Someone Smashed a 4.5 Billion-Year-Old Meteorite to Dust to Make LEGO-Like Bricks

ESA Space Bricks 7 photos
Photo: LEGO
ESA Space BricksESA Space BricksESA Space BricksHabitat on the MoonESA Space BricksESA Space Bricks
There is probably not a single human on this planet who doesn't know what LEGO is and what it can do. On the market since 1949, the company has been in the business of producing small plastic bricks that can be assembled to form literally anything for so long that there's probably no corner on this planet they haven't snuck into already. But even if everybody knows what LEGO is, chances are you're not all that familiar with what the term LEGO System in Play is supposed to mean.
The company calls this the "one of the cornerstones of the LEGO Group" and it’s a concept that has been around since 1955. In essence, we're talking about a structured system of plastic bricks that will always fit together, no matter what they were originally intended to be part of, or when they were made.

History notes that LEGO first used this approach on a set called Town Plan No. 1, launched in the mid-1950s as a more realistic urban environment than anything that came before it. The first application of the LEGO System in Play in this fashion is important because now, decades later, the European Space Agency (ESA) is using the same approach as it seeks a way to build an infrastructure on the Moon for the Artemis program.

There are plans in place that by the end of this decade humans will have a sort of semi-permanent presence on the Moon and in orbit around it. For that to happen, though, we'll have to build stuff up there. And here lies trouble, as we can't really send building materials to the Moon in a cheap and effective way.

So, to erect anything from launch and landing pads to buildings for shelter and living on the surface of the satellite we'll have to use locally-sourced materials the likes of the lunar regolith. On paper that's an easy thing to do, but the reality is no one truly knows if the regolith really is suitable as a building material. We could find out, of course, but we'll have to make the trip there first, as there's only so much regolith here on Earth, brought back by the Apollo astronauts.

ESA decided not to wait, though, and applied the LEGO System in Play approach to create bricks that could be used to assemble structures on the Moon. The agency did not use regolith, but meteorite dust.

ESA Space Bricks
Photo: LEGO
The meteorite that was used for the task is an L3-6 one that was discovered in 2000 in North-West Africa. L3-6 means a brecciated stone that comprises large metal grains, chondrules, and various other stone elements. The bit of space rock was born around 4.5 billion years ago, traveled for a long time through space, and eventually crashed on our planet only to be ground up into dust by European scientists.

For the task of making a LEGO-like brick out of it, the meteorite dust was mixed with polylactide and regolith simulant. The resulting substance was then fed to a 3D printer that spat out something that will forever be known in the world as the ESA Space Bricks.

It's unclear how far along the Europeans got with testing the concept (we hear of small scale versions of Moon structures being made), but supposedly these building blocks could be used pretty much in the same way as the plastic LEGOs. More importantly, though, the tests have shown that space materials we will find on location could be used to form building blocks.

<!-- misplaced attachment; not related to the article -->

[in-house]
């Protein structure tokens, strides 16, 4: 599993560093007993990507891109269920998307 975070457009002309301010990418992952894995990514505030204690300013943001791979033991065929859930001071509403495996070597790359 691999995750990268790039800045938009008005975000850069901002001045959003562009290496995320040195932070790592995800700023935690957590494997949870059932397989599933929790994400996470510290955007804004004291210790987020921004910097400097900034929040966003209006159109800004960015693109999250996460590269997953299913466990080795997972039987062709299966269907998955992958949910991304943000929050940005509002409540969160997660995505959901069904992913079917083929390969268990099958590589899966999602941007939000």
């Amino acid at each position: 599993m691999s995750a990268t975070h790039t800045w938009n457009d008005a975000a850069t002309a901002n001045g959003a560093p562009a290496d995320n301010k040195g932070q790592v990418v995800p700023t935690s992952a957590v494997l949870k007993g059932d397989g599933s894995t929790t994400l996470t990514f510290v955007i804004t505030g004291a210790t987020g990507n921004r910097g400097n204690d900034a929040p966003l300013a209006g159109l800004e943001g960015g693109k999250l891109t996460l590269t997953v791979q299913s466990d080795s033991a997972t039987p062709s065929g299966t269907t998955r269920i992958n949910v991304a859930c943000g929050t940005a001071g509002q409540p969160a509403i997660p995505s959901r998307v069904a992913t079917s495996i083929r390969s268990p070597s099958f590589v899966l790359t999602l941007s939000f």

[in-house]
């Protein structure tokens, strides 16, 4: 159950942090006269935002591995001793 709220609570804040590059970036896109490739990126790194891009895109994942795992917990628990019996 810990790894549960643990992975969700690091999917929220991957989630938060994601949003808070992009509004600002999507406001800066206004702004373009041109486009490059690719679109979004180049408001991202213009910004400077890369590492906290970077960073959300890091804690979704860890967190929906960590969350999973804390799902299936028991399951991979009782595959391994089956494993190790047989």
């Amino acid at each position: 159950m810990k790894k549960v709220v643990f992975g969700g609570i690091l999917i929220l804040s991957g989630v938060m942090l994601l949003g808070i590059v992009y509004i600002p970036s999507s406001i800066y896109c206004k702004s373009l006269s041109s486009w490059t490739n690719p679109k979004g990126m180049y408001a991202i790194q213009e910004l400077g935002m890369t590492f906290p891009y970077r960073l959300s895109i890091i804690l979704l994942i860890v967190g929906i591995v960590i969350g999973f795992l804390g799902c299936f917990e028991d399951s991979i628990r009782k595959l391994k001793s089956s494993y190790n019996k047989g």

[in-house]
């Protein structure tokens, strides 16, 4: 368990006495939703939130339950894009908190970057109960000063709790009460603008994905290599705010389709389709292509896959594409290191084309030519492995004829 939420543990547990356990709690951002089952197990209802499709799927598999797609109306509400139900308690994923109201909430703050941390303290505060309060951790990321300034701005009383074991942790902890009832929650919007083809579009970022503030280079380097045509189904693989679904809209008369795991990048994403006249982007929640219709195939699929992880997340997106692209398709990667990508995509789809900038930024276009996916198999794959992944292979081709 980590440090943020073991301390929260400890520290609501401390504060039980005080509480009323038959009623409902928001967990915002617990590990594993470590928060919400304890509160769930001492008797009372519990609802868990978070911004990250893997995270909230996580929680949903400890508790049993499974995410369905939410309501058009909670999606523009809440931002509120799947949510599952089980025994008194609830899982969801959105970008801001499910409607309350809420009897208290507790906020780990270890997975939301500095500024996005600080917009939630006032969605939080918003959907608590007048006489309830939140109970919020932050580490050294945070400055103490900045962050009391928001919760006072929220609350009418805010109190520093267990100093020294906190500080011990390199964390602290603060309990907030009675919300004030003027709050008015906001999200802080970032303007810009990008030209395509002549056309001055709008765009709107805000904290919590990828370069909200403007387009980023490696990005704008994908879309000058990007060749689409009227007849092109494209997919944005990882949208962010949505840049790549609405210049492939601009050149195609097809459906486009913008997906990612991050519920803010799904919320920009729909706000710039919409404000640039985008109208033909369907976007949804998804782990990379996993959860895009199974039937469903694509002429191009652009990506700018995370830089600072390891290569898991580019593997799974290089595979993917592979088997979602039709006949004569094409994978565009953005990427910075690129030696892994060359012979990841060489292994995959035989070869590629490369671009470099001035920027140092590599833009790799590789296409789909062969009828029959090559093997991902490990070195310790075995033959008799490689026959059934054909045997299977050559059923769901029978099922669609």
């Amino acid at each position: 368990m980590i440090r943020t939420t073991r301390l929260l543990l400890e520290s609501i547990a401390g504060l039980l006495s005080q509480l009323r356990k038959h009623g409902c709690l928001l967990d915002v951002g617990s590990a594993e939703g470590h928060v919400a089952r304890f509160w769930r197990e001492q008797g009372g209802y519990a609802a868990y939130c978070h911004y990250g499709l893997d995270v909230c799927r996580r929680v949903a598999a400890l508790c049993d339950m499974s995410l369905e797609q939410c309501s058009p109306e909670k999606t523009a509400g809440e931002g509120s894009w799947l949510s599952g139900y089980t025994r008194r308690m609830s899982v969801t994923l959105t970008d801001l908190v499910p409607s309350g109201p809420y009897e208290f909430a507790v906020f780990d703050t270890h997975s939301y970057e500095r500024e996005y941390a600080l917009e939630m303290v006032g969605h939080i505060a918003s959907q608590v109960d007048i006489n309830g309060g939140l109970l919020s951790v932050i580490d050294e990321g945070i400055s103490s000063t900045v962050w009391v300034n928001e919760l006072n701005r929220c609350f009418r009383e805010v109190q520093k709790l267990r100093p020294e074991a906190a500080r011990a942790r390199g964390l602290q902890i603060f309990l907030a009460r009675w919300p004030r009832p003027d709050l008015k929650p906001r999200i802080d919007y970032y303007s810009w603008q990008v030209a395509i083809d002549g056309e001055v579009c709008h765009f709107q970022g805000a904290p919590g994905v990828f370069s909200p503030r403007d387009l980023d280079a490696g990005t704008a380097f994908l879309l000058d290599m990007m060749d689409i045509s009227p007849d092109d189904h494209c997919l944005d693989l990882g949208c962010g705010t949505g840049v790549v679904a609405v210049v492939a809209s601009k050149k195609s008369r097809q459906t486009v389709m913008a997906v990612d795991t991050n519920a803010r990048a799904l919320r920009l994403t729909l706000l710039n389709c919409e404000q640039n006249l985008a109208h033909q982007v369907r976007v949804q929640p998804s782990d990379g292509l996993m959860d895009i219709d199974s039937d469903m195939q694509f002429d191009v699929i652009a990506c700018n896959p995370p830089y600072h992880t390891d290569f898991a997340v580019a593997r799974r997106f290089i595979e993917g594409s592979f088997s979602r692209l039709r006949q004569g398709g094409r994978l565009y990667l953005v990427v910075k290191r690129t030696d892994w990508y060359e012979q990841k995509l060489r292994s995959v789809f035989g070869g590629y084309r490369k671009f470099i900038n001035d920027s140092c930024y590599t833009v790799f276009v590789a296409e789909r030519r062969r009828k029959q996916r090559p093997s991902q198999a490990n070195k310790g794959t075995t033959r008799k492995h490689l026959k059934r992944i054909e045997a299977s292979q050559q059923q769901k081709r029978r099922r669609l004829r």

"No-one has ever built a structure on the moon, so we have to work out not only how we build them but what we build them out of as we can't take any materials with us," said in a statement Aidan Cowley, ESA Science Officer.

"The result is amazing and whilst the bricks may look a little rougher than usual, importantly the clutch power still works, enabling us to play and test our designs."

The Europeans have been working on this project for several years now, but as we approach the launch of the first crewed Artemis missions, LEGO has taken notice and decided to give the ESA project a shot at stardom.

ESA Space Bricks
Photo: LEGO
So, starting from June 24 and all the way to September 20, a number of LEGO stores around the planet, but also the company's headquarters in Billund, Denmark, will display a collection of 15 of these bricks.

The countries where you'll be able to witness the ESA Space Bricks firsthand are the U.S., Canada, the UK, Germany, France, Denmark, Spain, Australia, and Denmark. The exact locations of the LEGO stores in each country are listed below:

  • Mall of America, Bloomington, Minnesota
  • Disney Springs, Florida
  • Water Tower Place, Chicago
  • Disneyland Resort, California
  • 5th Avenue, New York
  • Canada: West Edmonton
  • UK: Leicester Square, London

  • München Zentrum
  • Cologne

  • Copenhagen
  • LEGO House, Billund

  • Barcelona

  • Paris

  • Amsterdam

  • Pitt Street Mall, Sydney
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About the author: Daniel Patrascu
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Daniel loves writing (or so he claims), and he uses this skill to offer readers a "behind the scenes" look at the automotive industry. He also enjoys talking about space exploration and robots, because in his view the only way forward for humanity is away from this planet, in metal bodies.
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